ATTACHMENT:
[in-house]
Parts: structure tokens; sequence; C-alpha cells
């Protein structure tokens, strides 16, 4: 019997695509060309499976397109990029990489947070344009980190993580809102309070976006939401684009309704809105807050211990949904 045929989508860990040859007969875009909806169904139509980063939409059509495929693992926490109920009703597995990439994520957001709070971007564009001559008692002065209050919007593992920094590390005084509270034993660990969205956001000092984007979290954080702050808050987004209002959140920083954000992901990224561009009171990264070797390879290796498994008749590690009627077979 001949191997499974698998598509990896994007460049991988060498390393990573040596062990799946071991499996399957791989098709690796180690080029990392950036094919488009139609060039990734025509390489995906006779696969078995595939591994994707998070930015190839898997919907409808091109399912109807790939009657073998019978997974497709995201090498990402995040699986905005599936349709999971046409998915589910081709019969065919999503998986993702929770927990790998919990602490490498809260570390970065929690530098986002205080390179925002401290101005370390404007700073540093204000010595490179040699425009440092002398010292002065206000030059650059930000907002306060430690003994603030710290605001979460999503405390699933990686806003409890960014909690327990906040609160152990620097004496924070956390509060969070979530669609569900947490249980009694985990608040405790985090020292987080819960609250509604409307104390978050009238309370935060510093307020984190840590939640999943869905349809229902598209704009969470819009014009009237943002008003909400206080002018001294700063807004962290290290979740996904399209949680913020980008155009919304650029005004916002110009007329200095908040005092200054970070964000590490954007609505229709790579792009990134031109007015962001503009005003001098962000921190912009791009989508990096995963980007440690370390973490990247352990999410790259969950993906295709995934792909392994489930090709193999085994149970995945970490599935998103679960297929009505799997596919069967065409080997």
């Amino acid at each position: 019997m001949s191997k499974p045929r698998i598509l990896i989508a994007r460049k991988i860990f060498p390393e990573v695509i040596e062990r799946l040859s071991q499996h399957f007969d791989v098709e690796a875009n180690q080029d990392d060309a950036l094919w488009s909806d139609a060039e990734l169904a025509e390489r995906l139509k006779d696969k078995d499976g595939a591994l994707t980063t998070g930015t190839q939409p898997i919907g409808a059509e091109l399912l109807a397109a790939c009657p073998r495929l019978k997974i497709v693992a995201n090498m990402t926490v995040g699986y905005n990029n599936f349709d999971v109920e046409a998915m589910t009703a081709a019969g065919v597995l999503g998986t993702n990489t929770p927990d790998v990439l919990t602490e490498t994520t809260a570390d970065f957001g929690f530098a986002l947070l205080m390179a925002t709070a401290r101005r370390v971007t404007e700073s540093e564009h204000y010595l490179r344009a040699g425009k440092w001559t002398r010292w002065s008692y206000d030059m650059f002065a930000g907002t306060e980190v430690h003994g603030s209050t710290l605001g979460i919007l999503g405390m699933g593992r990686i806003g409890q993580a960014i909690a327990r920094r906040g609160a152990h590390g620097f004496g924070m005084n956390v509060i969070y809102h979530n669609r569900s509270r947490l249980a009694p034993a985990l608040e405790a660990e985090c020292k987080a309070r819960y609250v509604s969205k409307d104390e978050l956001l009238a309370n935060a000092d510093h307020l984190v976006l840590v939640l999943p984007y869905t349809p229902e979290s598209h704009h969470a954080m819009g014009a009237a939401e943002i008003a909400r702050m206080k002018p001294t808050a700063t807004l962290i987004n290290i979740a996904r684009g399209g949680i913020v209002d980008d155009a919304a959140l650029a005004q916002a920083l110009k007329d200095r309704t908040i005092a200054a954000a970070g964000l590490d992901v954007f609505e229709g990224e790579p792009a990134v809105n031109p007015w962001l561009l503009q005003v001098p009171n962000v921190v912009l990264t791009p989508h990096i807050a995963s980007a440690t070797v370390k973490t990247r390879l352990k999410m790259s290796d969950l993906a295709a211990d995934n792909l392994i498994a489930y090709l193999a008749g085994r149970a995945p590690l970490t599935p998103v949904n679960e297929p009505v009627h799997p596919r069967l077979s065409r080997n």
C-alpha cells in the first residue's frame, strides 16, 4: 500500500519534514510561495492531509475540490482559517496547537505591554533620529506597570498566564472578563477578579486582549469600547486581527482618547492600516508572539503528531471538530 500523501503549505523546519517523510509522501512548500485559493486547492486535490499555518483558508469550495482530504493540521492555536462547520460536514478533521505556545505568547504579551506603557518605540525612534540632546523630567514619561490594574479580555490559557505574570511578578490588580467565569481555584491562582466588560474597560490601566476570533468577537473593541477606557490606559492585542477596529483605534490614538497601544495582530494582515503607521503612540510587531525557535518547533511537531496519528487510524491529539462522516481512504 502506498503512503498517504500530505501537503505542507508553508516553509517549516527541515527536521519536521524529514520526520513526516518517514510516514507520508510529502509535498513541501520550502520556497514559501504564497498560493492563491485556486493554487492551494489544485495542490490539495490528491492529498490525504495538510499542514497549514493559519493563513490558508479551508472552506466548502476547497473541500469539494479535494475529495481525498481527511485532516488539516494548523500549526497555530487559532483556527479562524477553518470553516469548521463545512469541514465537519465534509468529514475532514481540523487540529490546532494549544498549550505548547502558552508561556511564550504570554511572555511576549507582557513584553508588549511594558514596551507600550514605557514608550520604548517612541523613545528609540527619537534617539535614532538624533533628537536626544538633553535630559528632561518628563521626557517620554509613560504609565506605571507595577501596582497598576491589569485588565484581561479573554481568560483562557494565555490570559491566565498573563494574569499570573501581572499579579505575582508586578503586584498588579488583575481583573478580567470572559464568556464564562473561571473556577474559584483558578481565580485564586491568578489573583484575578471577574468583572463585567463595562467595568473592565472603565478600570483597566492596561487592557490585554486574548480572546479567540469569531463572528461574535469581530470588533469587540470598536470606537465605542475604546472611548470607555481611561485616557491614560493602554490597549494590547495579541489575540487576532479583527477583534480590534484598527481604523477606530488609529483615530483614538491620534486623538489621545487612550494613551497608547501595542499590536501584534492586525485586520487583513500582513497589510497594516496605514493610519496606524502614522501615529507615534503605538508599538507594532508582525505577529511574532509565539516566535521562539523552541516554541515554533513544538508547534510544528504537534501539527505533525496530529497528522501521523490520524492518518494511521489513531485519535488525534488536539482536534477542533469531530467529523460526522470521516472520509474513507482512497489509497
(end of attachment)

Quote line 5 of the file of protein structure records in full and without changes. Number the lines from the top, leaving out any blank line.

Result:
C-alpha cells in the first residue's frame, strides 16, 4: 500500500519534514510561495492531509475540490482559517496547537505591554533620529506597570498566564472578563477578579486582549469600547486581527482618547492600516508572539503528531471538530 500523501503549505523546519517523510509522501512548500485559493486547492486535490499555518483558508469550495482530504493540521492555536462547520460536514478533521505556545505568547504579551506603557518605540525612534540632546523630567514619561490594574479580555490559557505574570511578578490588580467565569481555584491562582466588560474597560490601566476570533468577537473593541477606557490606559492585542477596529483605534490614538497601544495582530494582515503607521503612540510587531525557535518547533511537531496519528487510524491529539462522516481512504 502506498503512503498517504500530505501537503505542507508553508516553509517549516527541515527536521519536521524529514520526520513526516518517514510516514507520508510529502509535498513541501520550502520556497514559501504564497498560493492563491485556486493554487492551494489544485495542490490539495490528491492529498490525504495538510499542514497549514493559519493563513490558508479551508472552506466548502476547497473541500469539494479535494475529495481525498481527511485532516488539516494548523500549526497555530487559532483556527479562524477553518470553516469548521463545512469541514465537519465534509468529514475532514481540523487540529490546532494549544498549550505548547502558552508561556511564550504570554511572555511576549507582557513584553508588549511594558514596551507600550514605557514608550520604548517612541523613545528609540527619537534617539535614532538624533533628537536626544538633553535630559528632561518628563521626557517620554509613560504609565506605571507595577501596582497598576491589569485588565484581561479573554481568560483562557494565555490570559491566565498573563494574569499570573501581572499579579505575582508586578503586584498588579488583575481583573478580567470572559464568556464564562473561571473556577474559584483558578481565580485564586491568578489573583484575578471577574468583572463585567463595562467595568473592565472603565478600570483597566492596561487592557490585554486574548480572546479567540469569531463572528461574535469581530470588533469587540470598536470606537465605542475604546472611548470607555481611561485616557491614560493602554490597549494590547495579541489575540487576532479583527477583534480590534484598527481604523477606530488609529483615530483614538491620534486623538489621545487612550494613551497608547501595542499590536501584534492586525485586520487583513500582513497589510497594516496605514493610519496606524502614522501615529507615534503605538508599538507594532508582525505577529511574532509565539516566535521562539523552541516554541515554533513544538508547534510544528504537534501539527505533525496530529497528522501521523490520524492518518494511521489513531485519535488525534488536539482536534477542533469531530467529523460526522470521516472520509474513507482512497489509497